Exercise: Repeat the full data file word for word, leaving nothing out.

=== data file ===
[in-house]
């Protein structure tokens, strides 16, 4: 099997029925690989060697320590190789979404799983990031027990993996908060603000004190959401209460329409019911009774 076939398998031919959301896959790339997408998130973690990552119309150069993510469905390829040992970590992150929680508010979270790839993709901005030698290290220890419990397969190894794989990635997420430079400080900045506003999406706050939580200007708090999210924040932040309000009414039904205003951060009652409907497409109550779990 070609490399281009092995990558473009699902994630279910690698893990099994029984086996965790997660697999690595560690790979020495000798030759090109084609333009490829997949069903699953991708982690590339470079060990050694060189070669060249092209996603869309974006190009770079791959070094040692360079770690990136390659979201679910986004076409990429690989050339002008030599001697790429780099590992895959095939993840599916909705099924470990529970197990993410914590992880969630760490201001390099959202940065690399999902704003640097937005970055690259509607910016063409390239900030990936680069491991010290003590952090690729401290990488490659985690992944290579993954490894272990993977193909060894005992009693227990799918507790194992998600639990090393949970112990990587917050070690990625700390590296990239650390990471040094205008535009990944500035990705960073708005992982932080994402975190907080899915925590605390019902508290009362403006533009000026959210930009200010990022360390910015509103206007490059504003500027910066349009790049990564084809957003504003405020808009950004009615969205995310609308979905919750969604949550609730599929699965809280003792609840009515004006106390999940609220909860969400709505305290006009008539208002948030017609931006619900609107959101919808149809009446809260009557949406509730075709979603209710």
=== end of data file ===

[in-house]
């Protein structure tokens, strides 16, 4: 099997029925690989060697320590190789979404799983990031027990993996908060603000004190959401209460329409019911009774 076939398998031919959301896959790339997408998130973690990552119309150069993510469905390829040992970590992150929680508010979270790839993709901005030698290290220890419990397969190894794989990635997420430079400080900045506003999406706050939580200007708090999210924040932040309000009414039904205003951060009652409907497409109550779990 070609490399281009092995990558473009699902994630279910690698893990099994029984086996965790997660697999690595560690790979020495000798030759090109084609333009490829997949069903699953991708982690590339470079060990050694060189070669060249092209996603869309974006190009770079791959070094040692360079770690990136390659979201679910986004076409990429690989050339002008030599001697790429780099590992895959095939993840599916909705099924470990529970197990993410914590992880969630760490201001390099959202940065690399999902704003640097937005970055690259509607910016063409390239900030990936680069491991010290003590952090690729401290990488490659985690992944290579993954490894272990993977193909060894005992009693227990799918507790194992998600639990090393949970112990990587917050070690990625700390590296990239650390990471040094205008535009990944500035990705960073708005992982932080994402975190907080899915925590605390019902508290009362403006533009000026959210930009200010990022360390910015509103206007490059504003500027910066349009790049990564084809957003504003405020808009950004009615969205995310609308979905919750969604949550609730599929699965809280003792609840009515004006106390999940609220909860969400709505305290006009008539208002948030017609931006619900609107959101919808149809009446809260009557949406509730075709979603209710």